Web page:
It’s all too predictable that of all the X-Men, a group that’s forever served as a metaphor for marginalized people the world over, Wolverine (Hugh Jackman) would become its breakout character on both the page and screen. The most generically individualistic hero in a group committed to the principle of cooperation, Logan (as Wolverine is also known) has been both the mascot and root problem of the film franchise, to the extent that 2009’s X-Men Origins: Wolverine and 2013’s The Wolverine delved deeper into the character only to find a man who’s lived multiple lifetimes but has just one story to tell.
Logan rectifies this issue, recognizing that the thinly veiled secret of Logan’s loner act is that he’s always been a cog of some kind, be it for the military industrial complex or Charles Xavier (Patrick Stewart), and James Mangold’s film highlights that aspect of Wolverine’s personality by finally understanding him as a loner by default. The film is set in a dystopian future where Wolverine, one of the last of his kind, is so traumatized by the loss of all his friends and colleagues that he spends his days alternately lying low as a limo driver and drinking himself into a stupor. The only tether to Logan’s old life is Xavier, who barely clings to life as dementia renders him raving and susceptible to powerful, uncontrolled waves of psychic energy.
Where Wolverine previously provided a too-simple grounding element for the complexity of the X-Men, here the material meets him at his most elemental level. Xavier is a frail but optimistic foil for Logan’s survivalist, while Logan’s own morality is thrown into relief by the introduction of Laura (Dafne Keen), a child mutant bred and experimented on to have all of Wolverine’s adamantium-enhanced powers but with programmed ruthlessness. Logan’s reputation for feral savagery comes off as quaint when set against the genuine article of Laura’s inarticulate but howling rage. Traversing dusty American backroads haunted by the ravages of social downturns, this trio of interlocking misfits morph into warped western characters, a notion blatantly underlined by a scene in which Xavier and Laura watch Shane.
It recognizes that the thinly veiled secret of Wolverine’s loner act is that he’s always been a cog of some kind.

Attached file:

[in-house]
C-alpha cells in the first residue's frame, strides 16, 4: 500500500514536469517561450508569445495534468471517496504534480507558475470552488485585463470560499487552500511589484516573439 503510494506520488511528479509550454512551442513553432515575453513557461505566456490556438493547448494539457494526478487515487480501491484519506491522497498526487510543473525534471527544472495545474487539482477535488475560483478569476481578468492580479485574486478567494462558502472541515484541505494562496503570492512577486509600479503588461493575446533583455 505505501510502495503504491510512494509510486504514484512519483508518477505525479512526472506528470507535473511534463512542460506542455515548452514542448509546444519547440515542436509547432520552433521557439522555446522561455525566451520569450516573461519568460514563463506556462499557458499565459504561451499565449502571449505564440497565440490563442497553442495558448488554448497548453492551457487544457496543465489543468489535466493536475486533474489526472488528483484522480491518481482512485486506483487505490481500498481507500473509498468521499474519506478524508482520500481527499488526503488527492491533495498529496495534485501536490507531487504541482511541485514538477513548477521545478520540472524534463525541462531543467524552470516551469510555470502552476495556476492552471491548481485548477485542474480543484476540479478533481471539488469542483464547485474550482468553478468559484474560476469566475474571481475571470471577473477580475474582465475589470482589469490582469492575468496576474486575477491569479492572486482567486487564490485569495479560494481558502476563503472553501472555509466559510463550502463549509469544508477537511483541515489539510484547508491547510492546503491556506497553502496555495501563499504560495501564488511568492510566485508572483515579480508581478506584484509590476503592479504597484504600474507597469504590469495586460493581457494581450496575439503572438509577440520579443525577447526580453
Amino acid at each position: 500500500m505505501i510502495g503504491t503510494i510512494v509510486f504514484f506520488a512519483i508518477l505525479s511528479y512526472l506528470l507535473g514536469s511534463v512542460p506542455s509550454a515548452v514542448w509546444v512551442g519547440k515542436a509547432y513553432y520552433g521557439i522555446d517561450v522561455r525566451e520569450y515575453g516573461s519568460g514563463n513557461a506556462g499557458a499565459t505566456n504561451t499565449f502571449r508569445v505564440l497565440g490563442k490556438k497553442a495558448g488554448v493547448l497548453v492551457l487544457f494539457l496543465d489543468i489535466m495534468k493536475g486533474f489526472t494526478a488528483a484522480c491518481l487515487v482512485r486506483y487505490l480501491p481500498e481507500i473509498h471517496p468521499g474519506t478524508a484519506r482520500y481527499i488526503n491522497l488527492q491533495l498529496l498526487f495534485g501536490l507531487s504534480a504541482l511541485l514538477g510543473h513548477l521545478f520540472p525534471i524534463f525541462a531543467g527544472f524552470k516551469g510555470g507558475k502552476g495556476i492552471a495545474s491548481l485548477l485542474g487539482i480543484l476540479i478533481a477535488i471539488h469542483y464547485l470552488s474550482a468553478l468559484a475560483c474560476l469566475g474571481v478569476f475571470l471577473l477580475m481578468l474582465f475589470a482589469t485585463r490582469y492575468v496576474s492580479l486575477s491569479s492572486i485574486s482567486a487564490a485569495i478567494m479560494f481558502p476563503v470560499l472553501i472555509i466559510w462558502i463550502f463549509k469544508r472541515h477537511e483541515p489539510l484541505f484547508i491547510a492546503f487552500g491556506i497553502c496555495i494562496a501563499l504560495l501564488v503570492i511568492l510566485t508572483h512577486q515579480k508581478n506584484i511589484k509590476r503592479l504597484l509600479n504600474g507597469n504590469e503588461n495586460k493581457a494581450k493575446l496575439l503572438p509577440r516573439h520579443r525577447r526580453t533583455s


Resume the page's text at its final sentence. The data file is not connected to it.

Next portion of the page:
Further stripping away the polish of the X-Men franchise is the action, which leans heavily on the film’s R rating to provide the grisliest representation yet of Wolverine’s claw-fighting. The film is abundant in images of Logan and Laura’s metal claws ripping open veins and decapitating heads, sending up geysers of blood in the process. And the soundtrack heightens the gruesomeness of this savagery by amplifying the sound of blood gurgling into lungs and flesh being torn apart. There’s an unseemly trend toward making superhero films R-rated in an oversimplified effort to convey a sense of maturity, but this approach suits this particular portrait of Wolverine well. For the first time on screen, he comes off as scary and traumatized as he should, even as he finally reaches the limits of his body’s capacity to heal.
That said, the fundamental limitations of the character and franchise occasionally stunt the film’s momentum. The use of George Stevens’s classic 1953 western telegraphs too much of the story that follows, and to see Wolverine’s arc and personality change so little throughout Jackman’s 17-year run as the character saps Logan of some of its resonance.
Still, the film attains a haunting, poignant quality. Like 2003’s X-Men 2, Logan understands—and contrary to most superhero stories—that the most powerful villains are the most ordinary. In this world, it’s not the likes of Magneto or other super-powered rogues who truly threaten the lives of their genetically different peers, but the banal bureaucrats who draft repressive legislations and profit-driven corporate scientists who attempt to both reduce the natural mutant population and rebuild it with bioengineered weapons. Richard E. Grant’s researcher is so dull and cordial as the head of a research firm responsible for creating Laura that he cannot even be called a mad doctor. Yet the dismissive manner in which he can write off his wild creations as failed experiments in need of disposal speaks to the overriding horror of the film, which isn’t that the mutants are gone, but that no one seems to miss them.